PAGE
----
The new summer seasonal is called the 3R Raspberry Ale.  Like the TLA, it's made with sorghum, corn, orange peel, hops and yeast, plus the addition of raspberry puree from fruit grown in Oregon.  I had the chance to sample several versions of the ale while it was in development, and give my feedback to New Planet.  I haven't tasted the final version that will be bottled for public consumption, but if it resembles anything like the test versions I tried, gluten-free beer drinkers will have much to rejoice this summer.  Since I tasted "in-house" test batches not meant for the public, I won't share my tasting notes here.  That wouldn't be fair to New Planet.  I'll reserve an official review of the Raspberry Ale for when it hits store shelves.  But I will say this - in my opinion, the 3R Raspberry Ale may be one of the most exciting bottled gluten-free beers out there; something that really sets NP apart from the likes of RedBridge, New Grist, Bard's and company.  I'll drink to that...

- Pete


glutenfreeforgood said...

I'm not a beer drinker and probably never will be, but it's nice to have some insight into the current GF beer choices. Since I work with people who are sometimes freaked out about adopting the diet, it's nice to have a resource like this, Pete. I can at least assure people that they can still enjoy a beer now and then! Have you heard of Saxon Beer? Several years ago, I was at the International Celiac Symposium in NYC and a couple of very cute Finnish guys were hosting the Saxon booth. Needless to say, they had a crowd hanging around their tasting booth. I heard very good remarks about the beer -- although, as I recall, barley was an ingredient. But this specific brewing process was supposed to render it gluten-free down to less than 20 ppm. I'll stick to red wine, but this is a fascinating topic.

Thanks for the great information.

peterbronski said...

Hi Melissa... Yes, I'm quite familiar with Saxon beer. In fact, I'm currently writing a new book about the evolution of gluten in world cuisine, and I just finished an extensive chapter on beer. In the course of research, I delved into Saxon pretty heavily, and also came across some pretty compelling research/evidence that suggests that certain barley beers are indeed gluten-free. (You're correct - Saxon is made with barley. According to their tests, its gluten level is at or below the 5ppm detection limit.) If you ever have any other GF beer questions, don't hesitate to let me know!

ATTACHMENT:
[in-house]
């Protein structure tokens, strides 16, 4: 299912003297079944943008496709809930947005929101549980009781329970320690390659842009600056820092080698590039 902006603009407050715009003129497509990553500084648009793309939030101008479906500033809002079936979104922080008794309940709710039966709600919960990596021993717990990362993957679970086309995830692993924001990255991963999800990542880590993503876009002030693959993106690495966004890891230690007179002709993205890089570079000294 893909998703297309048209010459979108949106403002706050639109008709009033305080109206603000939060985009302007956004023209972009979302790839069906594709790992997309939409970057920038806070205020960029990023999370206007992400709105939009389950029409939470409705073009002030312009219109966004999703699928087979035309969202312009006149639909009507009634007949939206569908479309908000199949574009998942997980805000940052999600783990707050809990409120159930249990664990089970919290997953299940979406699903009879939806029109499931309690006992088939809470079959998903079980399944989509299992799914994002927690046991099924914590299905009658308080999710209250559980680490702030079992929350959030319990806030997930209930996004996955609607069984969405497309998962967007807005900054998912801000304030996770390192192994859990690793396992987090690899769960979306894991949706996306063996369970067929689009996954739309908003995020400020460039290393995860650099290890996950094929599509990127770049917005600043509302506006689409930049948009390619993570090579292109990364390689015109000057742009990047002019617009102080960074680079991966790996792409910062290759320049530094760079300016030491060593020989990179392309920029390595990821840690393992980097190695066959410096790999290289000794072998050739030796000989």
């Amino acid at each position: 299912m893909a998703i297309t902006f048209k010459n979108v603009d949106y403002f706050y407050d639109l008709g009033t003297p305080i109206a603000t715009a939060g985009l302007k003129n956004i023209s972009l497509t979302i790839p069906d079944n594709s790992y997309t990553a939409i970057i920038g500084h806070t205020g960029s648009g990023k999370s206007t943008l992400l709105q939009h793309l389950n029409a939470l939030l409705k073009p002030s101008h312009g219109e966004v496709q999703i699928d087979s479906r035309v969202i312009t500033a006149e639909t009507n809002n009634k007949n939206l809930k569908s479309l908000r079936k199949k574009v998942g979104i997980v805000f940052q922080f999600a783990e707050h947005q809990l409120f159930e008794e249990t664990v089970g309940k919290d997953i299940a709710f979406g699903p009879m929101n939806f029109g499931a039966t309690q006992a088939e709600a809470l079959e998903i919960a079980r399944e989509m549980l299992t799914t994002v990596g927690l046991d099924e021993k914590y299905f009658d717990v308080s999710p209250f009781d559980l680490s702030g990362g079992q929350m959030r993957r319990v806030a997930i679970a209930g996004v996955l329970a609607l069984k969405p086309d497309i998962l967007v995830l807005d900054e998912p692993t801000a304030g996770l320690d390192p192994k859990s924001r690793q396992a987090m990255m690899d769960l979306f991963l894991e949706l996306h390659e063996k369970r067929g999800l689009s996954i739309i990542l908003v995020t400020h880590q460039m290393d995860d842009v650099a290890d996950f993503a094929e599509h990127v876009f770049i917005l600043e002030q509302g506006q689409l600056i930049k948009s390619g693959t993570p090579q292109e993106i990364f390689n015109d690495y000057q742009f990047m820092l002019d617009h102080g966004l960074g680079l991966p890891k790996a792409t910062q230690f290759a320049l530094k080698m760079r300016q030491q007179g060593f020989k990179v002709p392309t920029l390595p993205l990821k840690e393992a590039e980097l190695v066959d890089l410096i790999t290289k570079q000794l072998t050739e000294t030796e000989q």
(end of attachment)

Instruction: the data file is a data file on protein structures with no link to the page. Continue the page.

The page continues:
Cheers, Pete

June said...

I just found your blog and was delighted to find your book which I've ordered. We are GF, and do mostly organic, conscious carnivore eating, local, etc. One challenge I've found though among GF cookbooks, is everyone has their "own" flour blend. This can make life unusually challenging (frustrating and annoying!)for people who like to cook at home and don't do pre-processed. I see you sometimes review products and was wondering if you have any future intentions to do a review of readily available GF flour blends using your recipes? Since going GF for my son in Feb 2008, we've almost exclusively used Better Batter for most recipes due to its qualities, but also I get it in bulk 25-50 lbs at a time. (I'm not affiliated with them.) But it would be helpful to know if say high flour content recipes like your homemade pasta (which looks divine) would work with some of the pre-packaged blends out there that people can purchase off the shelf. Thank you and I look forward to receiving the book!

peterbronski said...

Hi June... While we haven't extensively tested store-bought GF flour blends in our recipes, I can tell you that, anecdotally, many of our readers have done just that, with generally good results. I took a look at the ingredients in the Better Batter that you use, and I think it would be a good analog for our flour blend. You should have good success! Please let me know if you have any other questions.

Cheers, Pete